Northeast Michigan field crop regional report – June 25, 2015

Knee-high corn may be hard to achieve by the 4th of July.

Weather and rainfall

A day of rain, followed by a day of sun, followed by another day of rain – this pattern has continued in northern Michigan as we move into summer. Fortunately though, most of us missed the severe storms and heavy rains that passed through other parts of the state Monday, June 22. Our total rainfall recorded this week was 0.11 inches from Thursday, June 18, through Wednesday, June 24, at the Michigan State University Hawks Enviro-weather station.

Looking ahead to the weekend, high pressure will build into the region keeping us dry with clear skies. The next significant chance for rainfall will come Monday, June 29, and linger into Tuesday with a Canadian air mass expected to drop 0.25 inches of rainfall. The six- to 10- and eight- to 14-day outlooks from NOAA suggest precipitation levels will continue to be slightly above normal in coming weeks.

Growing degree days (GDD)

Temperatures are still struggling to approach normal in our region. Daytime high temperatures ranged from the upper 60s to upper 70s the past seven days, averaging 4 degrees Fahrenheit below normal for this time of year according to the 30-year average. Nighttime lows have also been unseasonably cold this past week, with temperatures ranging from the low 40s to low 50s, 6 degrees below normal for this time of year. GDD accumulations since March 1 total 1,795 base 32, 1,098 base 41 and 588 base 50. High temperatures are expected to be in the low to upper 70s next week, with lows in the 50s. The NOAA six- to 10- and eight- to 14-day outlooks predict below average temperatures for our region going into July.

Commodity reports

Winter wheat in northern Michigan has flowered (Feekes 10.5). Fusarium head blight risk in our area remains in the medium to high range according to Pennsylvania State University’s Fusarium Head Blight Prediction Center. Now would be a good time for growers to scout for Fusarium head blight symptoms. The first noticeable symptom is bleaching of some or all of the spikelets while healthy heads are still green. Over time, the entire wheat head can be bleached while the stem remains green. Infected kernels are shriveled and lightweight, and when looking closely, pink or orange spores will be visible. Infection can spread across the field for as long as conditions are favorable.

In addition to yield loss, high amounts of Fusarium head blight will result in the presence of the mycotoxin deoxynivalenol (DON), also known as vomitoxin. DON is toxic to humans and livestock, so elevators will dock and sometimes reject loads of grain if DON levels are too high.

Alfalfa harvest is underway in the area. Dairy farmers seem to be making the most progress as many are chopping their first cutting. On and off rain has slowed down or completely restricted producers trying to make dry hay. Three days of dry weather forecasted for this weekend should help growers catch up. Some are experiencing low first cutting yields this year. There are a number of stresses we have experienced that may have contributed to yield loss, including a dry spring, cool temperatures this past month and repeated frosts throughout May and the first week of June. Pasture shortages may be another repercussion of these events for livestock producers.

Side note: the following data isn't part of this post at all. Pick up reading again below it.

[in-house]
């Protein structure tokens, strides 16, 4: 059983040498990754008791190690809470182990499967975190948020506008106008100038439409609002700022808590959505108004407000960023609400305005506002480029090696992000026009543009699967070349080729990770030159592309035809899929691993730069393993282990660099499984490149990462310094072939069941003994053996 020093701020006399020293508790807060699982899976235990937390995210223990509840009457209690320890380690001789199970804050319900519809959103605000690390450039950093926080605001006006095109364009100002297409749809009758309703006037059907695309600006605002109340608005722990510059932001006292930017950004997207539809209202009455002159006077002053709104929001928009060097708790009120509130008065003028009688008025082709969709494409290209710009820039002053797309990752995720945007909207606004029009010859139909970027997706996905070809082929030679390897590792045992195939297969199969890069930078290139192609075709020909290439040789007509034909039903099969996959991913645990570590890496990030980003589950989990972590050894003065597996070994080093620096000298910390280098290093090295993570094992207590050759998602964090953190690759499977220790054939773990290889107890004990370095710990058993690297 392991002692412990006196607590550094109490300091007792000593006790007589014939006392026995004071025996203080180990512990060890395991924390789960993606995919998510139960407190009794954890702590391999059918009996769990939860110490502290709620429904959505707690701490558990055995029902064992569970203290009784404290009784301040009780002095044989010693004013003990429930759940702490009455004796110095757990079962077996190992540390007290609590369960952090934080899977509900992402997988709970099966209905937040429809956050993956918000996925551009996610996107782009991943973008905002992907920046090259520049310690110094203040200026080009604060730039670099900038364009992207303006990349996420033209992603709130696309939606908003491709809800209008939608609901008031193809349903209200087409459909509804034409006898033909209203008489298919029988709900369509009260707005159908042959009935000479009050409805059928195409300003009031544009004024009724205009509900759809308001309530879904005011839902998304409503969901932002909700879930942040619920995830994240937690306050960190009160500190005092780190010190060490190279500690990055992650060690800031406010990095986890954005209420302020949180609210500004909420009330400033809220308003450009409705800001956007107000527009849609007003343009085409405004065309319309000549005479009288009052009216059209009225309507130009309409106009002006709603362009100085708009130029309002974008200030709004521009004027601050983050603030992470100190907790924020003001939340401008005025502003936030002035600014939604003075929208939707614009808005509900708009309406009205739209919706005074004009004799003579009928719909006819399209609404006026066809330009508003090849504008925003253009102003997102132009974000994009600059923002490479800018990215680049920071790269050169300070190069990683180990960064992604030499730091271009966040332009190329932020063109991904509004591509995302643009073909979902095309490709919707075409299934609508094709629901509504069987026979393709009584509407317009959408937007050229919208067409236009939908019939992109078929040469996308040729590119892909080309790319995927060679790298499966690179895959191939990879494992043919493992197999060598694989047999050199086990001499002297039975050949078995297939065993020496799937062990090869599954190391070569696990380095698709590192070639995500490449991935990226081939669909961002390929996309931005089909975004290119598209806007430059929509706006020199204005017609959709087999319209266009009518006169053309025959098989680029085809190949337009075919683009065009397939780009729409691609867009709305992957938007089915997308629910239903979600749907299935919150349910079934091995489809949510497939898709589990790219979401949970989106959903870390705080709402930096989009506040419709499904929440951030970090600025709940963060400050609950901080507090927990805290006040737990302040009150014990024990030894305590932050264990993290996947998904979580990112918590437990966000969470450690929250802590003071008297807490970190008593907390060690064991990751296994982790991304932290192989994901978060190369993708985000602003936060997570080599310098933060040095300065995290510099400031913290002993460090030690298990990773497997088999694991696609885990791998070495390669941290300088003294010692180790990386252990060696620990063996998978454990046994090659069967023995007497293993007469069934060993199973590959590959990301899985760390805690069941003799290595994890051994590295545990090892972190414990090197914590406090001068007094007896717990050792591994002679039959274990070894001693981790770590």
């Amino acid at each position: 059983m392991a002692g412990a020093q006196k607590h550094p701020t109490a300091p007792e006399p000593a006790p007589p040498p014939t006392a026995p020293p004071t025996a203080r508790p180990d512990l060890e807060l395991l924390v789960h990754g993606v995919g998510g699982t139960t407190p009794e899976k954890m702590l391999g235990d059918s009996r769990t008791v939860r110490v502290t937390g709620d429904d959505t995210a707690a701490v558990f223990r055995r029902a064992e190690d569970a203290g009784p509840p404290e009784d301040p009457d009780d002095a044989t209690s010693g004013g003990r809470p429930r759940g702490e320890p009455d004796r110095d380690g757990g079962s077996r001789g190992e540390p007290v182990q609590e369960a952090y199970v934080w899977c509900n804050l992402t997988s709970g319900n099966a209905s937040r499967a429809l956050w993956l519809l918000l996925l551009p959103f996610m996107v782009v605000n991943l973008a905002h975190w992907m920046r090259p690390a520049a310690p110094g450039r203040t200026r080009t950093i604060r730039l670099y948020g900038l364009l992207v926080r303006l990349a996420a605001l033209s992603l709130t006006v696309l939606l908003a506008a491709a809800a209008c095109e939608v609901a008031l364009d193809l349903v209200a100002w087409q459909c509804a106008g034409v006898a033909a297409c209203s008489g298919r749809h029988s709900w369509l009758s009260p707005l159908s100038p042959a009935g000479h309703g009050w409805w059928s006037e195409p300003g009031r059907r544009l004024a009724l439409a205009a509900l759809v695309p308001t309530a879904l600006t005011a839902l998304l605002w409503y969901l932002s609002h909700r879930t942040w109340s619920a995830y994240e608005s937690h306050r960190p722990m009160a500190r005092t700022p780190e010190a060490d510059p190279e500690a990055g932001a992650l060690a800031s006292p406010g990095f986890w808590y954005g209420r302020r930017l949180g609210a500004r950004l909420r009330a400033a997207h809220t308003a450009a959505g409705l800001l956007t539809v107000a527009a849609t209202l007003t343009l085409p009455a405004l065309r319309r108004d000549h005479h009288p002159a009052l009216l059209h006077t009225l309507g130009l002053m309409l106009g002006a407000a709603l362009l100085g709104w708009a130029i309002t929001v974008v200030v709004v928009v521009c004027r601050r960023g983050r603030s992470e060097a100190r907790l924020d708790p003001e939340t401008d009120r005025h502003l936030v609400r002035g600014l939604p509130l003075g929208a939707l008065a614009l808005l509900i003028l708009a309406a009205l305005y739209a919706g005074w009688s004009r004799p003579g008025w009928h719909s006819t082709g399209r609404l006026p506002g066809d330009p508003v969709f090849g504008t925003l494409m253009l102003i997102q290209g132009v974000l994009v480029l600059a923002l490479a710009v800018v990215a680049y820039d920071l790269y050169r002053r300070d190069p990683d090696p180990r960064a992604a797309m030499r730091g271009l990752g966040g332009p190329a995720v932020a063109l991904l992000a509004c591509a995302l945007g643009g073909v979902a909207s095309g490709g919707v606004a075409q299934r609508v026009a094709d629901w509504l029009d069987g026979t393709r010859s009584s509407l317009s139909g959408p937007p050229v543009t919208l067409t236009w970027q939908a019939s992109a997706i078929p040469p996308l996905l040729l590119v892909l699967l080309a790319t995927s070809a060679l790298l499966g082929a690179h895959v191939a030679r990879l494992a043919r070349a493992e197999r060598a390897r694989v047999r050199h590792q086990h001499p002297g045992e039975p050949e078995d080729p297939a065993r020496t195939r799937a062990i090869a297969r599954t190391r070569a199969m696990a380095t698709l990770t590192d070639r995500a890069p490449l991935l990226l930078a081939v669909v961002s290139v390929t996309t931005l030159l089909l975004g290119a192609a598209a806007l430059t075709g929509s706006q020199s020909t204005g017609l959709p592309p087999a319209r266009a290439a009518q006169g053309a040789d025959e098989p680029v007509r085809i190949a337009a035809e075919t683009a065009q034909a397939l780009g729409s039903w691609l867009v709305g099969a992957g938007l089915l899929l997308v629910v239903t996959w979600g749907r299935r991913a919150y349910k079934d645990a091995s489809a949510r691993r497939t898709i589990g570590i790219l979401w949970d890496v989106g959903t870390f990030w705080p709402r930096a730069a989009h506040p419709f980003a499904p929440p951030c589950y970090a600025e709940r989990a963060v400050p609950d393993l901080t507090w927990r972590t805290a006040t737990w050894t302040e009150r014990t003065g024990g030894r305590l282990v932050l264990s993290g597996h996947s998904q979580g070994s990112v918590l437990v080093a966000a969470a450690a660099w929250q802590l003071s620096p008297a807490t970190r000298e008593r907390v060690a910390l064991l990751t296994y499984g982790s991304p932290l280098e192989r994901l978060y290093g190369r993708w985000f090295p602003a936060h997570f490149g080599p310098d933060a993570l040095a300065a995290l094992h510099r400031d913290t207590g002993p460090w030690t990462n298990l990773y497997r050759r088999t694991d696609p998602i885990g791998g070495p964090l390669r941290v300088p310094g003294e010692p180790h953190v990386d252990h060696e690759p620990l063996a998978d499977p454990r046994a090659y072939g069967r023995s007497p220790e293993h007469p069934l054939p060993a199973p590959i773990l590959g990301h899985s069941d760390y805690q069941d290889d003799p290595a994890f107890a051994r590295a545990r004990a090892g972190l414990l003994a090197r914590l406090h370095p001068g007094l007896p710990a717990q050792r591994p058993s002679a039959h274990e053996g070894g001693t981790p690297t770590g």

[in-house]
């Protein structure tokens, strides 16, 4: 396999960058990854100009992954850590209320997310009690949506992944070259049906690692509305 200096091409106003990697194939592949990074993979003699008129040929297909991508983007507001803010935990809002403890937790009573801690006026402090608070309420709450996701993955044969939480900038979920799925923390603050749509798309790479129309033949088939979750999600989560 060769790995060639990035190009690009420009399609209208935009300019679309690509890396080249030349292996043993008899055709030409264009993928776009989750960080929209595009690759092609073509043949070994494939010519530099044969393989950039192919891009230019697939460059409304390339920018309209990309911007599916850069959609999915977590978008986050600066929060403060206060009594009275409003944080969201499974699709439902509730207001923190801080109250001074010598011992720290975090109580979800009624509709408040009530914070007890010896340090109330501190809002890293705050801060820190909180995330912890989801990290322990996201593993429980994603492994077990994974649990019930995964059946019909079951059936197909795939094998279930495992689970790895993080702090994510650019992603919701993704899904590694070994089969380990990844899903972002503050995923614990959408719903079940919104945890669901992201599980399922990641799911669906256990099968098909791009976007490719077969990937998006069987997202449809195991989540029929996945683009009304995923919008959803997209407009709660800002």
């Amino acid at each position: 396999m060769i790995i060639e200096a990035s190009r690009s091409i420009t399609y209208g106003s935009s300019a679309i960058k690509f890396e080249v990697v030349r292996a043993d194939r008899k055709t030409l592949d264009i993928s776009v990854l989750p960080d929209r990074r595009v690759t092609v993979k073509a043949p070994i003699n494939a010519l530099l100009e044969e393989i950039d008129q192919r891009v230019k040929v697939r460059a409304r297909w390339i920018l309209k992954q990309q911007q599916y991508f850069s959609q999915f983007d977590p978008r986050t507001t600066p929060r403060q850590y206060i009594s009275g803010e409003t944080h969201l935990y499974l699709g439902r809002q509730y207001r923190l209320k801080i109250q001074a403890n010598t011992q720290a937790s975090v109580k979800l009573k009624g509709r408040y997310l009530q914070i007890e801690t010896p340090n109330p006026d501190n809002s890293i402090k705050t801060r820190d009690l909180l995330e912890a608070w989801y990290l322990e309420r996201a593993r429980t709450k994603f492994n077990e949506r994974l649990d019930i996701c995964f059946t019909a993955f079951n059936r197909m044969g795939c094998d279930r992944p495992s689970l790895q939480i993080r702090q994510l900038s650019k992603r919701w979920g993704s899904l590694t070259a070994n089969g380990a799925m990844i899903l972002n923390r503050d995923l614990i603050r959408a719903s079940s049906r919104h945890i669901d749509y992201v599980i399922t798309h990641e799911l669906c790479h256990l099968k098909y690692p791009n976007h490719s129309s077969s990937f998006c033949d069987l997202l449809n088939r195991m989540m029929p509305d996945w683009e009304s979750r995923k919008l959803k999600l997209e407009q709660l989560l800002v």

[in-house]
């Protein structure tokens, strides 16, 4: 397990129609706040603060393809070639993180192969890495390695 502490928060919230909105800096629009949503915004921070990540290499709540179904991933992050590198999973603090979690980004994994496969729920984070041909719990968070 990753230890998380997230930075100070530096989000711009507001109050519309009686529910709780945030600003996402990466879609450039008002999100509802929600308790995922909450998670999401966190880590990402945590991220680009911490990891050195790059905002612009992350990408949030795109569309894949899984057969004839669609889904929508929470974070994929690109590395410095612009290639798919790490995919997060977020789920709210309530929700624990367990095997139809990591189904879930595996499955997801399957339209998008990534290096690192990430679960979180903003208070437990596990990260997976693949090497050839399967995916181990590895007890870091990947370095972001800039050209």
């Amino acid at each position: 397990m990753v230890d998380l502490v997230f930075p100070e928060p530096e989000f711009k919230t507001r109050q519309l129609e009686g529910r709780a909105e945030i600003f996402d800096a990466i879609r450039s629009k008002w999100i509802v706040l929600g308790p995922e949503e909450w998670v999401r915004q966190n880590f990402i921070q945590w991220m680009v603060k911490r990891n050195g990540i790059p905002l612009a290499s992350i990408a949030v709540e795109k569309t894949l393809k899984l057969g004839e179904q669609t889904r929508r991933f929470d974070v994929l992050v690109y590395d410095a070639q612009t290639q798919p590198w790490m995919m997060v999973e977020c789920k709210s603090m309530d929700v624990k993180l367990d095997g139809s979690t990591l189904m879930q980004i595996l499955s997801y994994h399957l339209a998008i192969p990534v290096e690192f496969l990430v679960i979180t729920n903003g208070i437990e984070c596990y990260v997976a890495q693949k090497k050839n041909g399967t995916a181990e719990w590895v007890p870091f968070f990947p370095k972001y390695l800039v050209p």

It is a good time to be scouting for potato leafhoppers as they can cause yield loss, lower protein content, stand longevity and open up pathways for plant diseases such as root rot. Potato leafhoppers will feed on alfalfa by piercing plant tissue and sucking up plant sugars, leaving yellow, burnt-looking leaf tips. When scouting, Michigan State University Extension recommends making 10 sweeps with a sweep net in five to 10 points across the field. The average economic threshold on second cutting regrowth (2-6 inches tall) is four to six adults per 10 sweeps, depending on value of forage, growth stage and insecticide costs. When numbers are beyond this threshold, insecticide treatment may be necessary. For more information on potato leafhopper scouting and thresholds, visit “Potato Leafhopper on Alfalfa” from Pennsylvania State University.

Corn in our area continues to range widely in development, with most fields in the three-to seven-leaf range (V3 to V7). There is growing concern for slow growth in our region; overnight temperatures in the 40s are limiting GDD accumulation, which is in turn slowing vegetative growth. Some fields are continuing to show signs of stress with yellow and striped leaves. Fields that had early weed pressure have suffered the most. Growers concerned about yellowing and striping can submit a tissue sample to the MSU Soil and Plant Nutrient Laboratory to confirm and address any nutrient deficiencies.

Soybean growth is variable across the region as well. Growth ranges from emergence (VE) in late planted fields to the second trifoliate stage (V2) in fields planted early. Soybean fields appear to be developing much quicker than corn in our area.

Dry bean planting is has wrapped up and development ranges from emergence (VE) to the first trifoliate stage (V1). The Presque Isle County Extension office will begin to put out pheromone traps to monitor western bean cutworm movement in fields in the upcoming week.

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